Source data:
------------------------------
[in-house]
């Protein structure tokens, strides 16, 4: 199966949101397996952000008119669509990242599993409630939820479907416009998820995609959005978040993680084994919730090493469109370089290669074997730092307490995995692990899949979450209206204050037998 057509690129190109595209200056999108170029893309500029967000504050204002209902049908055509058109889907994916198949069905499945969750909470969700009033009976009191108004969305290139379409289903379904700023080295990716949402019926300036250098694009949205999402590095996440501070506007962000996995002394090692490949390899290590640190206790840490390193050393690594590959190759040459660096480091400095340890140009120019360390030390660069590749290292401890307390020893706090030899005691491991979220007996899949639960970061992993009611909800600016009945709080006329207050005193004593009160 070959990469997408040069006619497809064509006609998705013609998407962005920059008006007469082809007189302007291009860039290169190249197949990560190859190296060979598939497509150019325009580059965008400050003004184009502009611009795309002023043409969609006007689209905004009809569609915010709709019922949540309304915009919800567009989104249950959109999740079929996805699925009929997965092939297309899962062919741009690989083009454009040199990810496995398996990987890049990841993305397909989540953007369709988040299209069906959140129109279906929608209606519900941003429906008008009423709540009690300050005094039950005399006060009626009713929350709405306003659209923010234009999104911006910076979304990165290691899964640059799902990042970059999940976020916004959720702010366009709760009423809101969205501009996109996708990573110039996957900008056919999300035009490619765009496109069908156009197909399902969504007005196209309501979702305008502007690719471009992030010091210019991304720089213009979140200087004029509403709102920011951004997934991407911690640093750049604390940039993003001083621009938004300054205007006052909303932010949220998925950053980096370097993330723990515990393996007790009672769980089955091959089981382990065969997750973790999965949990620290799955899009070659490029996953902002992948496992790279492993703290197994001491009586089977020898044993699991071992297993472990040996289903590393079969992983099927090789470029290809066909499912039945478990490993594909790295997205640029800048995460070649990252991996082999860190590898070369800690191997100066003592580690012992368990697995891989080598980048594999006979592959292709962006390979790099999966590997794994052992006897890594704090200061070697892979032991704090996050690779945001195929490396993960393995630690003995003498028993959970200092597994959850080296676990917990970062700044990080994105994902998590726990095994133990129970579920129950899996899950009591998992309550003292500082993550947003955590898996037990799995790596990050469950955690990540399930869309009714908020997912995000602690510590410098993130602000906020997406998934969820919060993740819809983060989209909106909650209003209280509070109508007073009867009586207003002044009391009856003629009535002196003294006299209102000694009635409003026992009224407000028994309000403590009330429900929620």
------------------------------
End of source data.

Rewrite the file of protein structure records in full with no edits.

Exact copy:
[in-house]
């Protein structure tokens, strides 16, 4: 199966949101397996952000008119669509990242599993409630939820479907416009998820995609959005978040993680084994919730090493469109370089290669074997730092307490995995692990899949979450209206204050037998 057509690129190109595209200056999108170029893309500029967000504050204002209902049908055509058109889907994916198949069905499945969750909470969700009033009976009191108004969305290139379409289903379904700023080295990716949402019926300036250098694009949205999402590095996440501070506007962000996995002394090692490949390899290590640190206790840490390193050393690594590959190759040459660096480091400095340890140009120019360390030390660069590749290292401890307390020893706090030899005691491991979220007996899949639960970061992993009611909800600016009945709080006329207050005193004593009160 070959990469997408040069006619497809064509006609998705013609998407962005920059008006007469082809007189302007291009860039290169190249197949990560190859190296060979598939497509150019325009580059965008400050003004184009502009611009795309002023043409969609006007689209905004009809569609915010709709019922949540309304915009919800567009989104249950959109999740079929996805699925009929997965092939297309899962062919741009690989083009454009040199990810496995398996990987890049990841993305397909989540953007369709988040299209069906959140129109279906929608209606519900941003429906008008009423709540009690300050005094039950005399006060009626009713929350709405306003659209923010234009999104911006910076979304990165290691899964640059799902990042970059999940976020916004959720702010366009709760009423809101969205501009996109996708990573110039996957900008056919999300035009490619765009496109069908156009197909399902969504007005196209309501979702305008502007690719471009992030010091210019991304720089213009979140200087004029509403709102920011951004997934991407911690640093750049604390940039993003001083621009938004300054205007006052909303932010949220998925950053980096370097993330723990515990393996007790009672769980089955091959089981382990065969997750973790999965949990620290799955899009070659490029996953902002992948496992790279492993703290197994001491009586089977020898044993699991071992297993472990040996289903590393079969992983099927090789470029290809066909499912039945478990490993594909790295997205640029800048995460070649990252991996082999860190590898070369800690191997100066003592580690012992368990697995891989080598980048594999006979592959292709962006390979790099999966590997794994052992006897890594704090200061070697892979032991704090996050690779945001195929490396993960393995630690003995003498028993959970200092597994959850080296676990917990970062700044990080994105994902998590726990095994133990129970579920129950899996899950009591998992309550003292500082993550947003955590898996037990799995790596990050469950955690990540399930869309009714908020997912995000602690510590410098993130602000906020997406998934969820919060993740819809983060989209909106909650209003209280509070109508007073009867009586207003002044009391009856003629009535002196003294006299209102000694009635409003026992009224407000028994309000403590009330429900929620």